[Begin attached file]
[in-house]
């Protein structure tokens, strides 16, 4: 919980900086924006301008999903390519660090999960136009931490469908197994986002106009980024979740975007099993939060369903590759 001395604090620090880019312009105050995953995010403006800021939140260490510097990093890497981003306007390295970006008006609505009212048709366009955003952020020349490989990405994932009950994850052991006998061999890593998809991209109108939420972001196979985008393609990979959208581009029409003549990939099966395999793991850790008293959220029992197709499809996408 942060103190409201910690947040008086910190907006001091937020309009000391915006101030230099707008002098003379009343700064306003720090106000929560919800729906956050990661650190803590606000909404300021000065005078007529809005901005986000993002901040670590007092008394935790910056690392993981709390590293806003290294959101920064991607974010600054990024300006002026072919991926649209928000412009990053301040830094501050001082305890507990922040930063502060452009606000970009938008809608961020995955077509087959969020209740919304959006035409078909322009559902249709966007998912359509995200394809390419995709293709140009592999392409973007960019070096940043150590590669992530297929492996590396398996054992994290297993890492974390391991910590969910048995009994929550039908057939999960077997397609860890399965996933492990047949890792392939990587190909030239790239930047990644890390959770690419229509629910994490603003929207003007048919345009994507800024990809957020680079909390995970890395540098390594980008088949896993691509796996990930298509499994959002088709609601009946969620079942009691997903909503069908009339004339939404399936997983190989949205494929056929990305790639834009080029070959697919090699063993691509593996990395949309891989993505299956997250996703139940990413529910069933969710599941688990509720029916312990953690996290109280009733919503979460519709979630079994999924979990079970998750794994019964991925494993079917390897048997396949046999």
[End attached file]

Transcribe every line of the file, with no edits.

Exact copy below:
[in-house]
């Protein structure tokens, strides 16, 4: 919980900086924006301008999903390519660090999960136009931490469908197994986002106009980024979740975007099993939060369903590759 001395604090620090880019312009105050995953995010403006800021939140260490510097990093890497981003306007390295970006008006609505009212048709366009955003952020020349490989990405994932009950994850052991006998061999890593998809991209109108939420972001196979985008393609990979959208581009029409003549990939099966395999793991850790008293959220029992197709499809996408 942060103190409201910690947040008086910190907006001091937020309009000391915006101030230099707008002098003379009343700064306003720090106000929560919800729906956050990661650190803590606000909404300021000065005078007529809005901005986000993002901040670590007092008394935790910056690392993981709390590293806003290294959101920064991607974010600054990024300006002026072919991926649209928000412009990053301040830094501050001082305890507990922040930063502060452009606000970009938008809608961020995955077509087959969020209740919304959006035409078909322009559902249709966007998912359509995200394809390419995709293709140009592999392409973007960019070096940043150590590669992530297929492996590396398996054992994290297993890492974390391991910590969910048995009994929550039908057939999960077997397609860890399965996933492990047949890792392939990587190909030239790239930047990644890390959770690419229509629910994490603003929207003007048919345009994507800024990809957020680079909390995970890395540098390594980008088949896993691509796996990930298509499994959002088709609601009946969620079942009691997903909503069908009339004339939404399936997983190989949205494929056929990305790639834009080029070959697919090699063993691509593996990395949309891989993505299956997250996703139940990413529910069933969710599941688990509720029916312990953690996290109280009733919503979460519709979630079994999924979990079970998750794994019964991925494993079917390897048997396949046999």